Tuesday, 2 October 2012


Although relatively popular and well received when released in the summer of 1942 due in part to events in North Africa at the time, Casablanca has since risen to be one of the most critically acclaimed and well though of films in history. It currently ranks number 23 on the IMDb’s Top 250, number 3 on the AFI’s 100 Movies and is one of Hollywood’s most loved romantic melodramas. The film is also one of the most quoted films of all time too with quotes such as “We’ll always have Paris”, “Here’s looking at you, kid” and the often misquoted “Play it Sam. Play As Time Goes By” being well known to people who have never even seen the film. Until today I was one of those people and like hundreds of other classic films it was on my list of must sees for a long time. Now it’s off that list and I’m glad of it. Although I wouldn’t personally put it towards the top of my favourite films of all time it is certainly a wonderfully taught and romantic drama which successfully mixes the geo-political problems of the age with a fine romantic story which remains eternal to this day.

The plot is set in the Moroccan city of Casablanca on the route of a great refugee trail from Nazi occupied Europe towards America. Rick Blaine (Humphrey Bogart) is a cynical and politically non aligned bar owner based in Casablanca whose neutrality is put to the test when an old flame unexpectedly appears back in his life.

At times Casablanca lost me due to the sheer number of characters and nationalities who often had indistinguishable accents and this was despite my fascination with the period. It isn’t a major problem though as these are mainly side characters whose presence is just to fill out the world in which the film is set and to truly show the numbers of people travelling to and hopefully through the city. The central characters and especially Bogart’s Rick are very well drawn and a lot of fun to be with. I loved Rick’s dialogue and turn of phrase. His speech is pretty much exactly the same as the stereotypical 1940s speech that is parodied on the likes of Family Guy. He talks in quick, sharp sentences and takes no nonsense. Love interest Ingrid Bergman is stunning and has some great lines but this is Bogart’s film.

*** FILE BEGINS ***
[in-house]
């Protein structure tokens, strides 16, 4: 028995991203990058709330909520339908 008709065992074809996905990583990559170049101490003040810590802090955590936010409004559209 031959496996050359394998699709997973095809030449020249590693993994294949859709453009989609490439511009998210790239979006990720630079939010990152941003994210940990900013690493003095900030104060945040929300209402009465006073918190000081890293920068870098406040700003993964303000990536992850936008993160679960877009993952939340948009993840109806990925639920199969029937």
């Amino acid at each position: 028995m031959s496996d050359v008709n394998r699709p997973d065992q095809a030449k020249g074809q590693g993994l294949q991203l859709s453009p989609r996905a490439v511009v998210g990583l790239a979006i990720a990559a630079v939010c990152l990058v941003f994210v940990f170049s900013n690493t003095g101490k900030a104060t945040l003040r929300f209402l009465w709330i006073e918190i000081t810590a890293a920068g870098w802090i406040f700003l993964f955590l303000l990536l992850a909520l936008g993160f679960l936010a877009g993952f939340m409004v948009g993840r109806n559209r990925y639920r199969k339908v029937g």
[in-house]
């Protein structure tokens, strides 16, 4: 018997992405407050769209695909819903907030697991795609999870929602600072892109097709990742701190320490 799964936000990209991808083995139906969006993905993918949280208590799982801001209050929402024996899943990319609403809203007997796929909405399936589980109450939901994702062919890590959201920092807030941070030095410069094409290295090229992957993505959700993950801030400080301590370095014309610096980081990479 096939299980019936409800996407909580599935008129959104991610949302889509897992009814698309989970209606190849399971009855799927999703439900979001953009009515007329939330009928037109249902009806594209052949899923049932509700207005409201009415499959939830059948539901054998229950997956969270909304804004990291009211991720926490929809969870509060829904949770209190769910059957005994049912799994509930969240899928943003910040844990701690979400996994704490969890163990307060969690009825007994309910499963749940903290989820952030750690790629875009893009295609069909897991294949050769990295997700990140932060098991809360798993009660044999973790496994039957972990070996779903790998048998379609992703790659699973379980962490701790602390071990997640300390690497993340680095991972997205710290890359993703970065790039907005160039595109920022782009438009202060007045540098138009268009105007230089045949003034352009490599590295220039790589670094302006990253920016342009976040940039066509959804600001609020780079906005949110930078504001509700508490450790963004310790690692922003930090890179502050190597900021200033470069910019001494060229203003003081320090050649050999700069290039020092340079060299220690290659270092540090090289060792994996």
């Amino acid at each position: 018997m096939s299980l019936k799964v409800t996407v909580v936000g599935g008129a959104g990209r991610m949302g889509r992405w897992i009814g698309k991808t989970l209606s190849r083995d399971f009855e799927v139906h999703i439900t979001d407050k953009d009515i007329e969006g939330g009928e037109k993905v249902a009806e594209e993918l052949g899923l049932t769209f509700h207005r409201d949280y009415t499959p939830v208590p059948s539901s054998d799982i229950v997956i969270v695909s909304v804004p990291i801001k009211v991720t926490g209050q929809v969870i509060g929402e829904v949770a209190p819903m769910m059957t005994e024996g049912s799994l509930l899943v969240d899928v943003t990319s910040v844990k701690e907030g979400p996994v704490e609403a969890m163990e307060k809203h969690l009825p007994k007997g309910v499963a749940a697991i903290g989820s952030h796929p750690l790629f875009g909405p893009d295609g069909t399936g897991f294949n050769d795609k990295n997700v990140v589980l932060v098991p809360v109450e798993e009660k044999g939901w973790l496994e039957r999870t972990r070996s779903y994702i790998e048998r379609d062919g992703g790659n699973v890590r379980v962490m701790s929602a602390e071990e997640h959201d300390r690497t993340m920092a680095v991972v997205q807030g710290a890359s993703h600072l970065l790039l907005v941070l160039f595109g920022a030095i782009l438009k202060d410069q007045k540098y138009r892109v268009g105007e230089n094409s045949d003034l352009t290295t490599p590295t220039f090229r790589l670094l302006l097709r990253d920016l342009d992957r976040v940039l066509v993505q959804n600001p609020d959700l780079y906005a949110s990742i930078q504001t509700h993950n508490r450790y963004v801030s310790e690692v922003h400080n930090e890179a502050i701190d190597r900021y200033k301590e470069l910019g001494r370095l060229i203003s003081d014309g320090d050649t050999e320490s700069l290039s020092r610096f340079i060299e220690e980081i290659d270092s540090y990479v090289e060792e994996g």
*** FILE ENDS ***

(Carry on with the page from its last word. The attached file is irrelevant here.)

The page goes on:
One thing I really liked was the way the film and in particular Bergman was shot. She was always in a slight soft focus which helped to give her eyes the 1940s moist sparkle and on the whole the film was shot in an almost German Expressionist way with hints of Noire, itself formed from Expressionism. There is great use of shadow all the way through. I especially liked the shadow of a parrot in Signor Ferrari’s club. There is some great attention to detail in the cinematography. The film is also famous for its music and features Dooley Wilson’s lounge piano at various intervals. To have a black actor/character in a prominent role who was treated with equality and respect also says a lot about the film, although as an essentially anti-Nazi piece it would have been a bit hypocritical if Sam's character was treated in the same way to other black people of the period. A scene in which rival French and German men sing patriotic songs was particularly exhilarating and marked a turning point in the plot.

The finale was my favourite part of the entire film and sees the action build to a crescendo when the final decision is made by Rick as to whether he is going to let love or politics win the day. I was able to recite most of the dialogue in the final ten minutes, despite never having seen the film before and although I knew what the ending was I still found it exciting, entertaining and heart warming. The ending also features one of the coolest shootings I’ve ever seen on film. It made both my girlfriend and I laugh but was great. In the end Casablanca is the sort of film that should be seen, if only to place some of the famous dialogue. I don’t think it is as good as it’s remembered to be but it’s certainly a fine piece of film making.   

GFR 7/10

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